Earlier this week, Desiring God, the ultra-conservative Christian organization founded by preacher John Piper, tweeted the following tone-deaf statement about mental health.
As if people who believe in God are somehow immune from mental illness…
Patheos blogger Warren Throckmorton laid out the problems inherent in this statement:
Tweets like the one from Desiring God reinforce the misconception that mental health conditions can be overcome by willpower or positive thinking. Those who struggle have to deal with their illness and the stigma from those in the church who spiritualize their illness…evangelicals have not grappled with the reality of brain as body. Consciousness arises from brain and does not reside in a spiritual substance independent of body. Like it or not, if you don’t deal with this, I don’t think you understand who we are as human beings. Knock out certain parts of our brain and we become different people. I don’t think I have ever heard a sermon or Sunday school series on the religious significance of our brains.
It should go without saying that this “advice” is incredibly dangerous. Not only does the organization risk alienating Christians who suffer from depression — yes, they do exist — it may encourage them to avoid seeking professional help, which can put their lives at risk. Mental health is just as important and valid as physical health.
There were no shortage of Christians who criticized the group for their callous statement:
I have PTSD directly related to having over 250 surgeries. I love Jesus and He is the first one to tell me it’s ok to not be ok…that’s why I need Him. Such an insult to those who suffer silently in pews across America.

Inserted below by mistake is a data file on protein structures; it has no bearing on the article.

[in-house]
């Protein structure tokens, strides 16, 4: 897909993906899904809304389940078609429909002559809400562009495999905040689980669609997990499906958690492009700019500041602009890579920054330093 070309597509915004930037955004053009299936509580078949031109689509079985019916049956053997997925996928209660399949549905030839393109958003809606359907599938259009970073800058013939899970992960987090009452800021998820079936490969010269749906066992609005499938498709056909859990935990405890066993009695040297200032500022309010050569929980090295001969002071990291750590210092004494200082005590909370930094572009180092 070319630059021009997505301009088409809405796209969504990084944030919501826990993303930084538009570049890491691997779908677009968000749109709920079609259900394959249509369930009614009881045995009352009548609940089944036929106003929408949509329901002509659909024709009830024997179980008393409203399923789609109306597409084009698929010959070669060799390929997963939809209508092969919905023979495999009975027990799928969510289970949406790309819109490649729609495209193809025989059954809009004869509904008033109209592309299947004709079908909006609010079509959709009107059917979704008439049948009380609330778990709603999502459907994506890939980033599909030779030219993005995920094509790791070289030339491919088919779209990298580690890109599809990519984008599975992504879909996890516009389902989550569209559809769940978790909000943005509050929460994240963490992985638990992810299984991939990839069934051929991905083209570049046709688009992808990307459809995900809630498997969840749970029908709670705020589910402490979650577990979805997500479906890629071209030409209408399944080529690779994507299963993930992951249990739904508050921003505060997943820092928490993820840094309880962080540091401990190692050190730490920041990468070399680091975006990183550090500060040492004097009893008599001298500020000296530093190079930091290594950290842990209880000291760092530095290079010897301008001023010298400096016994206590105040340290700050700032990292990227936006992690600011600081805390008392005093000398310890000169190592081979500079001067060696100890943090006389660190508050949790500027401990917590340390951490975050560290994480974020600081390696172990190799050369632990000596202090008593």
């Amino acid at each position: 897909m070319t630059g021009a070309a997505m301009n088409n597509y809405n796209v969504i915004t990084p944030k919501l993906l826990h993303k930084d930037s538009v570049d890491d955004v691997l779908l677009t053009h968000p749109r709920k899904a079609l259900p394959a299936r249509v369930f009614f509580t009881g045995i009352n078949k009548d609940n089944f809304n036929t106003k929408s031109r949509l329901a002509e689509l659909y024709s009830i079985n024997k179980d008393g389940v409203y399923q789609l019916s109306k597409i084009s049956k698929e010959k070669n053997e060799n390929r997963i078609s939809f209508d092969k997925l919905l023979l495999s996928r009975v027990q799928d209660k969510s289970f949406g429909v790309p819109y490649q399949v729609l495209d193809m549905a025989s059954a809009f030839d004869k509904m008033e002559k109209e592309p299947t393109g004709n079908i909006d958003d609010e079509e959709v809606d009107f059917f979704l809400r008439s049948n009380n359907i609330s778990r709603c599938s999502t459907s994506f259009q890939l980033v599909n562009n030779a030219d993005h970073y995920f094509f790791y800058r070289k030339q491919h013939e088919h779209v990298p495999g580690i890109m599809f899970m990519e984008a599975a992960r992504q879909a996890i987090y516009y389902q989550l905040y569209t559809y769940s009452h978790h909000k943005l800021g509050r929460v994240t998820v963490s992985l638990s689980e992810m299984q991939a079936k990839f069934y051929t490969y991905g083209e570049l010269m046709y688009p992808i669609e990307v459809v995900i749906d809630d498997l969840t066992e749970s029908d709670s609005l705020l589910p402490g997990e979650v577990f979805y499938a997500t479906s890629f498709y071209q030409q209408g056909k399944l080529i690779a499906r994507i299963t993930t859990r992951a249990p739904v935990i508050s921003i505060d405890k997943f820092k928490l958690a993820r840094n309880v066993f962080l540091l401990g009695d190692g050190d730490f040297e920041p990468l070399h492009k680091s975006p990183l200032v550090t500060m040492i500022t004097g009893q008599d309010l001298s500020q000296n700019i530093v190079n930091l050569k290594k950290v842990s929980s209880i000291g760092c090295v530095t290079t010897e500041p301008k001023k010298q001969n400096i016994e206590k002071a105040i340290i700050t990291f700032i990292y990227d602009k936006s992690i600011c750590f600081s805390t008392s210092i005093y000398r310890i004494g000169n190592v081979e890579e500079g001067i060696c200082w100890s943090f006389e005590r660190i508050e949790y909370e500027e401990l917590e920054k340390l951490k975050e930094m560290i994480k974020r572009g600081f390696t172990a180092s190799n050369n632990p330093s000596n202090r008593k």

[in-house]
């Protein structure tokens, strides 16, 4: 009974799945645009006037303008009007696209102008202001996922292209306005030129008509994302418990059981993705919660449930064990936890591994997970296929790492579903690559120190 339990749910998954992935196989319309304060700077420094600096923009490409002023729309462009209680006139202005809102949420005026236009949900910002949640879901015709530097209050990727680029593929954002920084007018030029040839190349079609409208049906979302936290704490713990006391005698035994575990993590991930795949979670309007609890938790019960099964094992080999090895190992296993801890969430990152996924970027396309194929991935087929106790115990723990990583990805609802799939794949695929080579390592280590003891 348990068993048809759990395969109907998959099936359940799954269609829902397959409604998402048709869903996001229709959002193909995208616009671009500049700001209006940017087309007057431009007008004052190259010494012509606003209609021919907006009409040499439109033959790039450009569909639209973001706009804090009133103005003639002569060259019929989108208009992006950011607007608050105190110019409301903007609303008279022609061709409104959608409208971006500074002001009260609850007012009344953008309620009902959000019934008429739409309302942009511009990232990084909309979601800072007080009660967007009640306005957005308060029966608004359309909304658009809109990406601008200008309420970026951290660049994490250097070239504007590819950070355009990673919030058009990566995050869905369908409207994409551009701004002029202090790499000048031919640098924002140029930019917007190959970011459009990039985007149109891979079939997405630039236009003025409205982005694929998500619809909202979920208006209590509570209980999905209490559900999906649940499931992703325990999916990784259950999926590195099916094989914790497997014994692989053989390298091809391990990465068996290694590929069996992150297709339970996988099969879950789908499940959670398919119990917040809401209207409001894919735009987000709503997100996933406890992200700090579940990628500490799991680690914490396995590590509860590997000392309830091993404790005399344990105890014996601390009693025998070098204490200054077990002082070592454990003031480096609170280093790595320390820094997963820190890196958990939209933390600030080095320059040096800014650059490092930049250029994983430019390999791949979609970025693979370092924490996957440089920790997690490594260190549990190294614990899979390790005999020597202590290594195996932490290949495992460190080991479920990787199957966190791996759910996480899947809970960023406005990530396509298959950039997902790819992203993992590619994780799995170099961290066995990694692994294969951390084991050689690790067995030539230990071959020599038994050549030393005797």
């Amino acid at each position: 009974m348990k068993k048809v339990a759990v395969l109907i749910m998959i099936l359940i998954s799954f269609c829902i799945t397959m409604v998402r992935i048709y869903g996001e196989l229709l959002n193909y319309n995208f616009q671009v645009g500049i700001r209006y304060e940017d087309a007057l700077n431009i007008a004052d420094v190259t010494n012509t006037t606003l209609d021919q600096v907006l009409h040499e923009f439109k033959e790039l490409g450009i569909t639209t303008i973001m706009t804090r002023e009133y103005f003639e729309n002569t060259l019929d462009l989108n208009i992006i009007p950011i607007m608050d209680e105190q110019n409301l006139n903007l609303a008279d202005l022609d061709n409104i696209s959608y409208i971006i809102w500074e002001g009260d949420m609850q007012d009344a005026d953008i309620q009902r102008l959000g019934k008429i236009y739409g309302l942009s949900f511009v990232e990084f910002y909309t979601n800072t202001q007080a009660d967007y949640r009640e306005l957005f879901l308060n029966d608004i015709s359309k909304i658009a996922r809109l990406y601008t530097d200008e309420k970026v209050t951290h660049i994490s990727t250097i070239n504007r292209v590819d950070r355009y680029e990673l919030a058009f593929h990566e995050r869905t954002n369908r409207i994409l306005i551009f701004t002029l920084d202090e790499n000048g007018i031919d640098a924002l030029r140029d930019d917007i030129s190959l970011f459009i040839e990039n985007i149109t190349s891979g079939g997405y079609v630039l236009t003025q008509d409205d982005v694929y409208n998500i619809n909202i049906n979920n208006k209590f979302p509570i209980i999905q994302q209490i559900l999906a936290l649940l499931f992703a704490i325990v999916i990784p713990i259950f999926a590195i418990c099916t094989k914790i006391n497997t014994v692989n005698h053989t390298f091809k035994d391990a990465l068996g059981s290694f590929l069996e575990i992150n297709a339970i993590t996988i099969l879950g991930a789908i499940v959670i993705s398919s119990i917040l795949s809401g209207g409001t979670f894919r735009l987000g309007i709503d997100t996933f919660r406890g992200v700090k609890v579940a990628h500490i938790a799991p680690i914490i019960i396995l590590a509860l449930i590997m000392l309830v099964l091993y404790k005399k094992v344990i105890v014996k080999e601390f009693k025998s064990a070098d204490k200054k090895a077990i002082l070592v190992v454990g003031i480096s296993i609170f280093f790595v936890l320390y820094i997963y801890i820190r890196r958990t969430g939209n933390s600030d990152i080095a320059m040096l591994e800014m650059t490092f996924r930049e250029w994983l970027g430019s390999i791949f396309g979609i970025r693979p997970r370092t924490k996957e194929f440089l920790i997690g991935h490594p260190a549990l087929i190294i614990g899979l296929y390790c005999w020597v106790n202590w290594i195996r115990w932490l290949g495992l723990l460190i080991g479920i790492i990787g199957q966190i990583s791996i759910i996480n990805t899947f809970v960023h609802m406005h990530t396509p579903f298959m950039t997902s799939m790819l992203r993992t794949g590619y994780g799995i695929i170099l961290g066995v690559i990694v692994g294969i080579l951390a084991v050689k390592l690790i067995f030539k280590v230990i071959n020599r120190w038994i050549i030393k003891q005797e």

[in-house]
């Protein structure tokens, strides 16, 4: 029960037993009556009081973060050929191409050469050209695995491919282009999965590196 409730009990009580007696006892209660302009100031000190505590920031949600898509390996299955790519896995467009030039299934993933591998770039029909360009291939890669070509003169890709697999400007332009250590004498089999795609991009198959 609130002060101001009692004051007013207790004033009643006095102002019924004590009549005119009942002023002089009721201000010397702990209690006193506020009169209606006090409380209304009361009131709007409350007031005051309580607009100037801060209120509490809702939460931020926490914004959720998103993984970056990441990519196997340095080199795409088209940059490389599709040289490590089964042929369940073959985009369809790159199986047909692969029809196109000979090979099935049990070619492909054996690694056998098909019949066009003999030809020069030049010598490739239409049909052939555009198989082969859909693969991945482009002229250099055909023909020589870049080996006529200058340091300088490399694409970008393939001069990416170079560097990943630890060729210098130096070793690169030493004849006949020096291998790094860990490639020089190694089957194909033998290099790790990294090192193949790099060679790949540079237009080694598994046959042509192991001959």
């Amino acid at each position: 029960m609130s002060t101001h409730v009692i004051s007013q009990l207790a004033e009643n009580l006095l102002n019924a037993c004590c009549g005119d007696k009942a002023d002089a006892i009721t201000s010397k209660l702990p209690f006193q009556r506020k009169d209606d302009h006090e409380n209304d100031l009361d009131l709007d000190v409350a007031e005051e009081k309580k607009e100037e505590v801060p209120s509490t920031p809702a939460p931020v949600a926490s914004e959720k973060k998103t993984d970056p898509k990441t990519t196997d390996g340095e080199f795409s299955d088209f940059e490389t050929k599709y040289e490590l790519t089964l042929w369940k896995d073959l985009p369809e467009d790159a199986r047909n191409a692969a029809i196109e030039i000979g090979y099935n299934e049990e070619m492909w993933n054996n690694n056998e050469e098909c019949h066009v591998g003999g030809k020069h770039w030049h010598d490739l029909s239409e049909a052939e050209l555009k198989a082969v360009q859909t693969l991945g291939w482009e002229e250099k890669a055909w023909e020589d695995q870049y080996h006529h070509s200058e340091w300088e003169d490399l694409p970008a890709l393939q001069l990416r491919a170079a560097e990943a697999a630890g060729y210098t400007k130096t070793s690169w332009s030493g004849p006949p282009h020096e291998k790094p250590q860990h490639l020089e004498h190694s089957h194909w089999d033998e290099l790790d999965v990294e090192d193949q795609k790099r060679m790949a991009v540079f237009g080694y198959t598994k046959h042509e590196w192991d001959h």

— KimmieLou (@jmanandmegzmom) February 6, 2018
That’s weird, because I live with sometimes-crippling depression, which, at times, leaves me wishing for death, and I rarely stare into a mirror. Yet somehow all the strength and beauty of God hasn’t changed my brain chemistry.— Jason Chesnut-no-t-in-the-middle (@crazypastor) February 6, 2018
I delight in the beauty of God, and I battle depression. The simple implication in this tweet that good mental health is somehow a matter of spiritual rigor is a damaging and dangerous thing to say without any context. Please rethink this approach.
— Russ Ramsey (@russramsey) February 7, 2018
this is absolutely horrible advice. I'm alive today due to a mental health intervention 18 years ago and a pharmaceutical cocktail today. God is a help in recovery but you do wrong to imply medicine and therapy don't help immensely.
— (((Deana M. Holmes Loves Bacons))) (@mmmirele) February 6, 2018
We will find mental health when we stop drowning in the guilt imposed on us by those who blame mental illness on a lack of faith, and utilize all the tools God has given us for wholeness, including good therapists and medication.
— Stacey Midge (@revstacey) February 6, 2018
I have to wonder if Desiring God would tweet something similar about Christians with diabetes or cancer. Or are those the result of a lack of faith, too?
Desiring God has since tweeted an update saying people were taking their comments out of context and they were simply referring to peace of mind. They linked to the article that inspired that tweet… which is odd since the statement they made is nowhere to be found in that article. Even if you take their excuse at face value, it still suggests non-believers lack peace of mind, which isn’t true. Meanwhile, they original harmful tweet is still up and they haven’t issued any sort of apology for their role in adding to the confusion.